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Why don’t Danish drivers stop at pedestrian crossings?

Why don't Danish drivers stop at pedestrian crossings?
Why don't Danish drivers stop at pedestrian crossings? Photo: Katie E / Pexels
Danes adhere to pedestrian traffic lights, but it's a different matter at some pedestrian crossings. Sarah Redohl explores why many Danish drivers don't put the brakes on when approaching a crossing, but also why it's not motorists who pose the biggest danger to pedestrians.

Crossing Amager Strandvej in Copenhagen on my daily jog is always an exercise in tenacity.

As I come up to the pedestrian crossing at Italiensvej, I steel myself to stick one foot onto the crosswalk and hope the passing drivers come to a complete stop.

Standing at the crosswalk waiting for drivers to stop of their own volition very rarely works out. Lock eyes with passing motorists? They just zip right by.

After hundreds of identical incidents, I’ve discovered that unless your foot is in the crosswalk, Danes are unlikely to stop at pedestrian crosswalks. 

When I brought this up to a foreigner who’s lived in Denmark for more than a decade, he shrugged it off. “Yeah,” he said, “Danes don’t stop for pedestrians at crosswalks.”

Why don’t Danes stop for pedestrians?

I found this strange for a number of reasons. 

Not only do Danes have an almost humorous adherence to pedestrian traffic laws (even when there isn’t a single car in sight), but they also tend to follow the rule of law in general. 

“If there is a law, the majority of Danes usually follow it,” said Anne Brix Christiansen, chairman of the Danish Pedestrian Society (Dansk Fodgænger Forbund – DFF)

“If there’s a yield sign at the crosswalk, people tend to adhere to them, but there are a lot of crosswalks that don’t have yield signs,” Christiansen said. This leaves some ambiguity for law-abiding Danes.

Although there are clear-cut right-of-way rules when it comes to bicyclists that most motorists seem to know and follow to the letter, that doesn’t seem to be the case for pedestrians. 

“This country is full of cyclists,” Christiansen said, adding that most Danes are taught the rules of cycling safely when they are quite young. That’s not necessarily true for pedestrians. “I think cycling safety gets more attention than pedestrian safety here because it’s so visible.”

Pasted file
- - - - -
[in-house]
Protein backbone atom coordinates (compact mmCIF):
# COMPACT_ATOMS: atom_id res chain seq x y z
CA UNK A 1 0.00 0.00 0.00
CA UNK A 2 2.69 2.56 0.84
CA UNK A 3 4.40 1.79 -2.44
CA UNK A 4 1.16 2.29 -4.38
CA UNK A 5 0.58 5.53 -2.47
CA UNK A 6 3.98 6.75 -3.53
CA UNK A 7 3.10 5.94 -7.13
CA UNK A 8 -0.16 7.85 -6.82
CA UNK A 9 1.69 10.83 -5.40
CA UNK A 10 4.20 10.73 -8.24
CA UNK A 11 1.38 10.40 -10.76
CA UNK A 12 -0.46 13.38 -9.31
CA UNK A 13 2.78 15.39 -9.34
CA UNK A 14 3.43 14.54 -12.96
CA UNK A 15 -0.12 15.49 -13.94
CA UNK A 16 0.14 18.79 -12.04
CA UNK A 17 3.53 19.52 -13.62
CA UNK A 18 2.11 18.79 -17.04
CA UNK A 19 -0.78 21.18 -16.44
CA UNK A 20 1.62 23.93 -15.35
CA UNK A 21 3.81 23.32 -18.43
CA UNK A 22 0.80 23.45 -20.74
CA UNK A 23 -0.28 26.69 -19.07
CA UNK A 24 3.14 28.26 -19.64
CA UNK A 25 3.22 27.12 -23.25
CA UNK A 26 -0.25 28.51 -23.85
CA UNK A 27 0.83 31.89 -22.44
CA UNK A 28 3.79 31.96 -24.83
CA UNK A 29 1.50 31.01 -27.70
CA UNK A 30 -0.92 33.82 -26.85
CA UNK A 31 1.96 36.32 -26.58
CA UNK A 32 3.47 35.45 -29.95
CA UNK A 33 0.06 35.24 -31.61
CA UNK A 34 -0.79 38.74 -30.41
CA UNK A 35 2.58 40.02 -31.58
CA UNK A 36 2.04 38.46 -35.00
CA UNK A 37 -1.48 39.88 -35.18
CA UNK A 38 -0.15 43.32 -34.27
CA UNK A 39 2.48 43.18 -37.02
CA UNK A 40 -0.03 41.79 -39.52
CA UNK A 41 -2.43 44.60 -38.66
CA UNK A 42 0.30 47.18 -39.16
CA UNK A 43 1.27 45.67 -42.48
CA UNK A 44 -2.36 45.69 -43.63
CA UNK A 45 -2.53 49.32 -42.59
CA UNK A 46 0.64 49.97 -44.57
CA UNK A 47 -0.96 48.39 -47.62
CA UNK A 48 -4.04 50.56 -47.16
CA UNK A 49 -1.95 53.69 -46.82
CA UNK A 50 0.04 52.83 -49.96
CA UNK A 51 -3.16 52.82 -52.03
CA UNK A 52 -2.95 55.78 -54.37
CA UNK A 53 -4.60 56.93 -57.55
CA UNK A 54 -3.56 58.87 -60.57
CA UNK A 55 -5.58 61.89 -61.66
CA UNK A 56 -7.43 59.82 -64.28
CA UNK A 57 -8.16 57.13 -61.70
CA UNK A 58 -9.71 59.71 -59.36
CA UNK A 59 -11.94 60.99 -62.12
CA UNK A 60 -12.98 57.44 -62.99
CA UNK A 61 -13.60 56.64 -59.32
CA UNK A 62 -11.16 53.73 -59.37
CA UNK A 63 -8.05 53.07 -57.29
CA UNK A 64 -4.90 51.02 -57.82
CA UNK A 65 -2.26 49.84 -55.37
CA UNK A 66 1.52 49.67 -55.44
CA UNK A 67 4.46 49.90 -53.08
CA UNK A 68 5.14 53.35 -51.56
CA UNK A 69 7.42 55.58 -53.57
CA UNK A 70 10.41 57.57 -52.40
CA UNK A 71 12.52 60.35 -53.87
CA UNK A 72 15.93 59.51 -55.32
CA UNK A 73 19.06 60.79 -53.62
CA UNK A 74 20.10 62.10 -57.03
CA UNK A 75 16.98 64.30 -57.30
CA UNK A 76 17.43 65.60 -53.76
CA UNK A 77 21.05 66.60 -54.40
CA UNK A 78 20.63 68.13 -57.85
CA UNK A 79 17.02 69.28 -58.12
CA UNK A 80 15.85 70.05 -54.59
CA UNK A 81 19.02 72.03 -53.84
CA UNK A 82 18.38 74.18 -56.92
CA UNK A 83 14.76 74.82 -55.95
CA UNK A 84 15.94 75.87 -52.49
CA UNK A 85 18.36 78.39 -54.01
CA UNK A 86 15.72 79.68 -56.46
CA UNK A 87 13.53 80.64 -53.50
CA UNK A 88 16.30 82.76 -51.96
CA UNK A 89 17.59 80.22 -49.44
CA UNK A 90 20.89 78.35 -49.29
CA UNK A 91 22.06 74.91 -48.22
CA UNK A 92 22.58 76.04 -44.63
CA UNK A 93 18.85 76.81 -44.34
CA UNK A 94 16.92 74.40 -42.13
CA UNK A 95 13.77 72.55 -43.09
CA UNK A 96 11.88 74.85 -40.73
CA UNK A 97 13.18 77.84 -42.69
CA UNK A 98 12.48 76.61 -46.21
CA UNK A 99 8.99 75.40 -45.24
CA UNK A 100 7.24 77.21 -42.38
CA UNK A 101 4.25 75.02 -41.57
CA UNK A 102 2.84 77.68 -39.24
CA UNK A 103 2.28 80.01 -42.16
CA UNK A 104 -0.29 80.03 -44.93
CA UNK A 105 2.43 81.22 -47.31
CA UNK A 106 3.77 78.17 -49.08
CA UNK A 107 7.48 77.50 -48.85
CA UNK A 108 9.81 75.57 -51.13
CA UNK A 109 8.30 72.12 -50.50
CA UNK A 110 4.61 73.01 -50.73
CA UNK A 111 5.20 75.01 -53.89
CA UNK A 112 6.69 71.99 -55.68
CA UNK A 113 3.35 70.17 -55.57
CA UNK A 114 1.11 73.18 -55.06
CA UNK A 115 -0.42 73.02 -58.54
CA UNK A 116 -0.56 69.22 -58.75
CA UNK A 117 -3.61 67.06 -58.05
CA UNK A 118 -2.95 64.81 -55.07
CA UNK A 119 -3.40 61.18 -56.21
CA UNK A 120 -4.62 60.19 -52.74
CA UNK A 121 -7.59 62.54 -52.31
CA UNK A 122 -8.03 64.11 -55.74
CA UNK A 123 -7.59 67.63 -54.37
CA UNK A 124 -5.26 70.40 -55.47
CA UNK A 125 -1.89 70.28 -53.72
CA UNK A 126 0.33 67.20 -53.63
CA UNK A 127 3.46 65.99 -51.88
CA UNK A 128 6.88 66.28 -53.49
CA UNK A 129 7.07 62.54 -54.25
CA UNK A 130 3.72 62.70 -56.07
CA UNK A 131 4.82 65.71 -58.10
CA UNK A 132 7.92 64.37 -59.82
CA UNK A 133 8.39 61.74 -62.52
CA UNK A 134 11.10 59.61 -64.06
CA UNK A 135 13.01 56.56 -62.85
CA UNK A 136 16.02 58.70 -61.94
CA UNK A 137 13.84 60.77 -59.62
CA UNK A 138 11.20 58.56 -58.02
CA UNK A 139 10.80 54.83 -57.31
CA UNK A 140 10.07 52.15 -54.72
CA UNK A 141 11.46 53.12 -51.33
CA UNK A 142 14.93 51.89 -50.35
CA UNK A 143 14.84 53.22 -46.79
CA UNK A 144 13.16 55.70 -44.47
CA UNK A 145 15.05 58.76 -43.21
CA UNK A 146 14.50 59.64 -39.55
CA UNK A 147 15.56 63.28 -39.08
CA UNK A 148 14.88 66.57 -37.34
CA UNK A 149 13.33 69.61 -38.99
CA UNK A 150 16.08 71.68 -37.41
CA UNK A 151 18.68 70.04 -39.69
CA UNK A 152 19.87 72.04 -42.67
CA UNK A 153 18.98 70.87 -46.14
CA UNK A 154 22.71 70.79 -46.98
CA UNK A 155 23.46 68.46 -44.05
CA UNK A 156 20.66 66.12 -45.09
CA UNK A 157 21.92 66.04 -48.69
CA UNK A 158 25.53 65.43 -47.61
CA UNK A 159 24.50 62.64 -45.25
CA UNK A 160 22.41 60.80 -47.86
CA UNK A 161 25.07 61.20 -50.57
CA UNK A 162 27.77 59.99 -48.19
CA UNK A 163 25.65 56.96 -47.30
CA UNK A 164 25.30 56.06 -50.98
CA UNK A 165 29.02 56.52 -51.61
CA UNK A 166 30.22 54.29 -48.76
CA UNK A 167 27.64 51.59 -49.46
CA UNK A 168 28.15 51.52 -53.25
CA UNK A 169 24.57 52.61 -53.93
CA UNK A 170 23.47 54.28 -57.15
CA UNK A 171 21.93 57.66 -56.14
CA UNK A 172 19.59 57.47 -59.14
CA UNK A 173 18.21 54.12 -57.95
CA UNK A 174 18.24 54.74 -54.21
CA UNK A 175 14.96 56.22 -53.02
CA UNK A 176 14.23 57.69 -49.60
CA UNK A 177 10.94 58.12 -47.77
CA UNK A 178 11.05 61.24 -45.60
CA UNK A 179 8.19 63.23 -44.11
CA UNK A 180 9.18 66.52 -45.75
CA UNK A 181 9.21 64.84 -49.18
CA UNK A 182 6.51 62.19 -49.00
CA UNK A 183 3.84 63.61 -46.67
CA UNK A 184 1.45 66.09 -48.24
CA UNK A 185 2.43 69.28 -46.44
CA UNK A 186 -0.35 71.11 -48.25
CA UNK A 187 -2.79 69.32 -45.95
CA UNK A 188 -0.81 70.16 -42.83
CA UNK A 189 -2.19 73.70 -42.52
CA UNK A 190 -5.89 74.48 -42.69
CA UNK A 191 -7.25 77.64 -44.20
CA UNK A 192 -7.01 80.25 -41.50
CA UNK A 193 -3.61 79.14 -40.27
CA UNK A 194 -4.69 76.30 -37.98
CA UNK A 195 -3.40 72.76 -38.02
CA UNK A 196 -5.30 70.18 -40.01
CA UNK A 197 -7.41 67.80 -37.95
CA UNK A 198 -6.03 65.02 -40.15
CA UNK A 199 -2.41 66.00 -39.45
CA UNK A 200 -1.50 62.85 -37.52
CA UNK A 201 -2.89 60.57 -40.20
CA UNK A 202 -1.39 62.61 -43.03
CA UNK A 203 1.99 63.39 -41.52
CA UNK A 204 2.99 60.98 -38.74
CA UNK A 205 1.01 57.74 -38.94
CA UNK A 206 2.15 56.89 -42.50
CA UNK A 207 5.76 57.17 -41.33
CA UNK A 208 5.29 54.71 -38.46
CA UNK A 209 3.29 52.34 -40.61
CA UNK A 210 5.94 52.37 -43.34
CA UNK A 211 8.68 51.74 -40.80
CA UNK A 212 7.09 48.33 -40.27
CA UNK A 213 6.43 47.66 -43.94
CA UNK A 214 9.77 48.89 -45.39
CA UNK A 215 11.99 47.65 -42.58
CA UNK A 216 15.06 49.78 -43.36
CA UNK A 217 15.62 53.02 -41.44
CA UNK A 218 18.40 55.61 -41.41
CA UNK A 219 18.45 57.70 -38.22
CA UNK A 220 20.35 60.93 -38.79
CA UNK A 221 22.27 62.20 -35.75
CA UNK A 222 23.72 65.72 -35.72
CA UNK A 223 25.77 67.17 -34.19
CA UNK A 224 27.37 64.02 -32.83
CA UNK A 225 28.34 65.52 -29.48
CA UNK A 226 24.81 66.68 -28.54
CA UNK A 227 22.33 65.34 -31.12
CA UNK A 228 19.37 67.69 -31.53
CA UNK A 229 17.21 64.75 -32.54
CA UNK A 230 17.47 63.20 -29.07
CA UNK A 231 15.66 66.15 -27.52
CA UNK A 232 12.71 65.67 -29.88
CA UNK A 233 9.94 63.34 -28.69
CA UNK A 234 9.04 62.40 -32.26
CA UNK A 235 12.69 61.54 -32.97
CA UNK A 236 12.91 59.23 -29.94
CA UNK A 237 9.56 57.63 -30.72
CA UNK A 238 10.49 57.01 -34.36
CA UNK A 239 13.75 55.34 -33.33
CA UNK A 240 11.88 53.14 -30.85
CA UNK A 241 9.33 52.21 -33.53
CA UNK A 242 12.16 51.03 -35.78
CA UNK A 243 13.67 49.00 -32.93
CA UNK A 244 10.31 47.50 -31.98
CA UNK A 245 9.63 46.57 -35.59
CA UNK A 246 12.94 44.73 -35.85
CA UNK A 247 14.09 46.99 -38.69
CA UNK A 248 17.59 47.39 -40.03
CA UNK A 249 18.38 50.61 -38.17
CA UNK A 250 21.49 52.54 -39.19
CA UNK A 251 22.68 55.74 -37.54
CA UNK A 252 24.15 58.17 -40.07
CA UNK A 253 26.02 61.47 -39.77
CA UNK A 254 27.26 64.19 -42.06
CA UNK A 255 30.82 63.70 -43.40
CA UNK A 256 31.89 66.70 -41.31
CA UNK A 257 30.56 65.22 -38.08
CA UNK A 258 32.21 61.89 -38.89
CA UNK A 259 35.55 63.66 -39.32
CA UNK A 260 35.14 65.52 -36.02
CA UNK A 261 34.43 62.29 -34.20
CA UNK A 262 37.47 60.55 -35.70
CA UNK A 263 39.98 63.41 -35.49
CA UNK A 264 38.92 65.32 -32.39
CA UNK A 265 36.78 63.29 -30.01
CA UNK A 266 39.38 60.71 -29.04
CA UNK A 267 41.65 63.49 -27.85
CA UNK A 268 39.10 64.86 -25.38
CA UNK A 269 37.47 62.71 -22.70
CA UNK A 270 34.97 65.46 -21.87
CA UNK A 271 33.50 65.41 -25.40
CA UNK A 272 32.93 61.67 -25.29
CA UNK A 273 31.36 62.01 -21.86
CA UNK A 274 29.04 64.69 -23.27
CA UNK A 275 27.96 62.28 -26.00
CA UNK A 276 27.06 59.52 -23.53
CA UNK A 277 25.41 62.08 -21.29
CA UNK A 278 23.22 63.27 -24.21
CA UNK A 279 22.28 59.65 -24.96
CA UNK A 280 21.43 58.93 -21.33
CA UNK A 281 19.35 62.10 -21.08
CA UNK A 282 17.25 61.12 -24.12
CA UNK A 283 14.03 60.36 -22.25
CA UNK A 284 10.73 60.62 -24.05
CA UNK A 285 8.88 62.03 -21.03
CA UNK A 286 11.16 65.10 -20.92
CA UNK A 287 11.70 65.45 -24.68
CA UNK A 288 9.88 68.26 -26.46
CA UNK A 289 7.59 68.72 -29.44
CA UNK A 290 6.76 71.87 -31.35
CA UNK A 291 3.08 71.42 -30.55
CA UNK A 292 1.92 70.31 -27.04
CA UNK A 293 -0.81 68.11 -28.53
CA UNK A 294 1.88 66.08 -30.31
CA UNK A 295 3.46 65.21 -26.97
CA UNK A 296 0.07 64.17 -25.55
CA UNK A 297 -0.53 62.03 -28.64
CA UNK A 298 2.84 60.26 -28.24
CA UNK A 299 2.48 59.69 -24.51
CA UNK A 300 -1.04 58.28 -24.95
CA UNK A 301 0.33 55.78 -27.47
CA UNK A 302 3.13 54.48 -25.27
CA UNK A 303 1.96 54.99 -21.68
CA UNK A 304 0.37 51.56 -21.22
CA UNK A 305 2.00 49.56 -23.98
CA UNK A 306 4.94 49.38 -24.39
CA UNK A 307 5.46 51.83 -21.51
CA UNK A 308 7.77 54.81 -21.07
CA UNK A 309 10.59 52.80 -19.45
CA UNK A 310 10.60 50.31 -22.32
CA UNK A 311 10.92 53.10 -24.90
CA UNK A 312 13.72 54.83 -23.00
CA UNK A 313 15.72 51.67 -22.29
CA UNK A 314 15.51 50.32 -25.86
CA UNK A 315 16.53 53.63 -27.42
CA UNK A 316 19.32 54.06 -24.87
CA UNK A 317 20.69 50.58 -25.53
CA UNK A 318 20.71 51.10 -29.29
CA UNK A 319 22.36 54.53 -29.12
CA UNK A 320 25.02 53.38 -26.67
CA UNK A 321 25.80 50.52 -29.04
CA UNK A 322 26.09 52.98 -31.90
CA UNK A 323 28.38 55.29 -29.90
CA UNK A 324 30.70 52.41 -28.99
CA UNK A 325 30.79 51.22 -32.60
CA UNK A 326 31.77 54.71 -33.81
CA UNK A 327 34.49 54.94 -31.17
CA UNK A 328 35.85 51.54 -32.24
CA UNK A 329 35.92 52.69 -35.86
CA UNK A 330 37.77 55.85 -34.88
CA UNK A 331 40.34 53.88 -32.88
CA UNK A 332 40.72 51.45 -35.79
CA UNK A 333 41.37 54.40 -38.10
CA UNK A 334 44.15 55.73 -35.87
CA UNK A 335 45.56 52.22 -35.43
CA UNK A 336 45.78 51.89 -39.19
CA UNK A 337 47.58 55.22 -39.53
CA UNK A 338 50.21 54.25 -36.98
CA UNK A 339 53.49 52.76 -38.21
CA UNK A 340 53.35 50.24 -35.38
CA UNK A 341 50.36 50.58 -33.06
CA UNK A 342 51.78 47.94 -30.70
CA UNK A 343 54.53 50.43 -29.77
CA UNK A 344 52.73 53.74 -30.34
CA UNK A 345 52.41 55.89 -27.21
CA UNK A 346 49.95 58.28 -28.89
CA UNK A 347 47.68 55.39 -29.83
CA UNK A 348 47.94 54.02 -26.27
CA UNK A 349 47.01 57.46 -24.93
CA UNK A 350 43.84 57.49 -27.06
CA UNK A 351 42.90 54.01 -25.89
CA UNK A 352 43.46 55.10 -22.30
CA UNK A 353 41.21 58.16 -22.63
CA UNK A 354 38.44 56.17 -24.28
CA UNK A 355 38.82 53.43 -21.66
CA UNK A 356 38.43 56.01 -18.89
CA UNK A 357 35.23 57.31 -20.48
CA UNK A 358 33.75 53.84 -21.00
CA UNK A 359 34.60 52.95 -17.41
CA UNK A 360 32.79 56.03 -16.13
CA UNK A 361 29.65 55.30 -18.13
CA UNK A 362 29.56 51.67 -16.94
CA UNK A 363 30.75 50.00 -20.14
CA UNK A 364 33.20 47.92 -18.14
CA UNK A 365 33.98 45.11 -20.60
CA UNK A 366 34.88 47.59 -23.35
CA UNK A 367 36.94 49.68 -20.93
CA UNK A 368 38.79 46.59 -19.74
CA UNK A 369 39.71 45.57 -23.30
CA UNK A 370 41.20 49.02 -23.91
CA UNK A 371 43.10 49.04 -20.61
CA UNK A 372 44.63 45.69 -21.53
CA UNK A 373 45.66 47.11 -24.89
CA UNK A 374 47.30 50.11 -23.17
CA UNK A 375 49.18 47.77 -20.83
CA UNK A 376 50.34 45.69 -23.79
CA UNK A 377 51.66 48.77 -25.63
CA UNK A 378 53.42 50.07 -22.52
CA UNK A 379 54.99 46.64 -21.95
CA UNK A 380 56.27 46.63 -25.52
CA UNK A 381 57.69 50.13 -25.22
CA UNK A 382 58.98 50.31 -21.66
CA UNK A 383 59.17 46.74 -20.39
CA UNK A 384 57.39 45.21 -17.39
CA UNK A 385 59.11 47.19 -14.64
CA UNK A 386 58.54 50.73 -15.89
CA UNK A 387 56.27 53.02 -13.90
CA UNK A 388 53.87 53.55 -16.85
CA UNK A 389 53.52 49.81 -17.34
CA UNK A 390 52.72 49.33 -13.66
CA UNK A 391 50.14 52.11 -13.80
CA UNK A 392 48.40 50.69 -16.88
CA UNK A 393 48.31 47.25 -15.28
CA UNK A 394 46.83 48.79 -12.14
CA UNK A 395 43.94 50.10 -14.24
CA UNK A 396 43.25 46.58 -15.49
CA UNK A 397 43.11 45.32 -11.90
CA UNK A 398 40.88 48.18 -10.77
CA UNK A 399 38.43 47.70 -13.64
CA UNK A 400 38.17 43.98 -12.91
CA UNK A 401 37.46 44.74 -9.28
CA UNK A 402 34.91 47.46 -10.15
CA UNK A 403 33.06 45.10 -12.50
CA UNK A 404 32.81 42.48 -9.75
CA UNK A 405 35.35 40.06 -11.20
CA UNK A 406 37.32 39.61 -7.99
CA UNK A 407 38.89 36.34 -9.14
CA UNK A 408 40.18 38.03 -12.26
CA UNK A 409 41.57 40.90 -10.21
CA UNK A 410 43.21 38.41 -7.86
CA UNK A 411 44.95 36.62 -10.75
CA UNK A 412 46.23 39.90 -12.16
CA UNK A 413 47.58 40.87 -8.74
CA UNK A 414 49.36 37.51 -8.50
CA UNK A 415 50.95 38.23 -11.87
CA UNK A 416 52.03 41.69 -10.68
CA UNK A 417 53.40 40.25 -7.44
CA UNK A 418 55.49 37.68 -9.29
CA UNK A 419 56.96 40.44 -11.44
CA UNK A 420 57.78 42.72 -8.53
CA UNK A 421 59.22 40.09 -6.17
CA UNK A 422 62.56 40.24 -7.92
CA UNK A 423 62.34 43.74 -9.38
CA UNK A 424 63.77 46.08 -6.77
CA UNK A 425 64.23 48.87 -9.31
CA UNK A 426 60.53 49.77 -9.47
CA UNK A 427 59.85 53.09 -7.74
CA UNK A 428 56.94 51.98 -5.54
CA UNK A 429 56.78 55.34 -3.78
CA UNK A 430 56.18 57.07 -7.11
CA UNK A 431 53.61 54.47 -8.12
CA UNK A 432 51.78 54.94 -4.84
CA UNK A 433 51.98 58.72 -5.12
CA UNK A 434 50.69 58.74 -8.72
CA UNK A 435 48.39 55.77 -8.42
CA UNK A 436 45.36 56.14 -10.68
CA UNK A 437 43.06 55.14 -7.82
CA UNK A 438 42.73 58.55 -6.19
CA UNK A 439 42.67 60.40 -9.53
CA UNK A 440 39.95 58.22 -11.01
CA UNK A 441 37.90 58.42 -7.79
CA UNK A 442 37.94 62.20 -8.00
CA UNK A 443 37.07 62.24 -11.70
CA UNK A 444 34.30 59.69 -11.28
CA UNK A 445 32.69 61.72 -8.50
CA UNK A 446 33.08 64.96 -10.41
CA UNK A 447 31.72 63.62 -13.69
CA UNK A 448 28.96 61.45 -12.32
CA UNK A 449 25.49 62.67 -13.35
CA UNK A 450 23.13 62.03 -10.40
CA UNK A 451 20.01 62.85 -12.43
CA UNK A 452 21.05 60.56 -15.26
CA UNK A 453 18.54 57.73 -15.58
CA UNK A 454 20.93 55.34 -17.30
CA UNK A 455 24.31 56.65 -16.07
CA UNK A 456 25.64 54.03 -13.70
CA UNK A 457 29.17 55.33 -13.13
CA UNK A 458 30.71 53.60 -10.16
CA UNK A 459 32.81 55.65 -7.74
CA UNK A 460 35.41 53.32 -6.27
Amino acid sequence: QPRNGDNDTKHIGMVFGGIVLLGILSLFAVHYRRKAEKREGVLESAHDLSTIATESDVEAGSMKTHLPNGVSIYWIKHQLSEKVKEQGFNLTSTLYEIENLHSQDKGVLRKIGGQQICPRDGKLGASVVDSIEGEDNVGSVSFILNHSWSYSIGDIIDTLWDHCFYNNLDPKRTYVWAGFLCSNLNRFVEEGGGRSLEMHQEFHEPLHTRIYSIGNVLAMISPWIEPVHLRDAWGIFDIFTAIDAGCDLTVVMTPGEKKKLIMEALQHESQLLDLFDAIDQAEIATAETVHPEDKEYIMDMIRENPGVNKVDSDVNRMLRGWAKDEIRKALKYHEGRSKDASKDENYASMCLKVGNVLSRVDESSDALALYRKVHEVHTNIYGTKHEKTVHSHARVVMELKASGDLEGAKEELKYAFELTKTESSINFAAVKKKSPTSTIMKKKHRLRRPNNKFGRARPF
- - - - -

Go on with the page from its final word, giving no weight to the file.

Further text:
Back in 2015, the DFF wanted pedestrians to use the same hand signals cyclists use. Perhaps that would extend to pedestrians the same clarity drivers have for cyclists.

For better or worse, that request never caught on (at least in Copenhagen). My crosswalk confusion remained. 

Copenhagen is home to one of Europe’s longest pedestrian-only streets. Strøget is a 1.1 km pedestrian, car free shopping street. Photo: Philip Davali/Ritzau Scanpix

Who has the right of way?

According to the Danish police, students at Danish driving schools are taught to yield to pedestrians when they are close to the crosswalk. Those who don’t will fail their driver’s test.

However, outside of driving school, fines are only levied against drivers who don’t stop for pedestrians if part of the pedestrian’s body is in the crosswalk. If a pedestrian stops alongside the crosswalk and waits, cars can pass them by all day long. 

“If your foot is not in the crossing zone, they don’t have to stop,” I was told via the Danish police’s service line. “The second your foot is in that area, the cars have to wait until you cross.”

The Danish Pedestrian Society’s Christiansen said much the same: “It’s very visible in driver’s education here that you have to stop for pedestrians about to enter the crosswalk.” But, that isn’t always the case in the real world, she added. 

“Drivers should stop when they see someone near the crosswalk,” she said, “that’s what they’re taught. But I know there are a lot of drivers who don’t do that.”

Doesn’t that seem dangerous?

In my native United States, pedestrian crossings are clearly marked with yield signs and many, with orange flashing lights to remind drivers that pedestrians have the right of way. And yet, pedestrian fatalities in the U.S. are more than five times more common than they are in Denmark (even when you factor in population differences). 

In 2020, 23 pedestrians were killed in road accidents in Denmark, and 372 were injured, according to Danmarks Statistik. That’s down from 44 pedestrian fatalities in Denmark a decade ago.

For Christiansen, it’s actually cyclists who pose a greater threat to pedestrian safety in Denmark – and those numbers often go uncounted. 

“Pedestrians involved in accidents with cars are almost always counted in the statistics,” Christiansen said. “But when it comes to pedestrians and bikes, we don’t often know because many of those go unreported.”

These “dark numbers” are the focus of DFF’s July 5th meeting, its first since the start of the Covid-19 pandemic in March 2020. She said it’s also an issue Denmark’s Ministry of Transportation is aiming to resolve.

Proceed with caution

When asked what people can do to improve pedestrian safety, Christiansen’s answer was clear: “Adhere to the rules” – whether you’re a pedestrian, a bicycle or a car. 

If you walk up next to a crosswalk and the cars still don’t stop, despite what they learned in driver’s education? Carefully stick your foot out into the crosswalk.

“If you look like you’re going to cross, especially if you put your foot out, they will stop,” Christiansen said.


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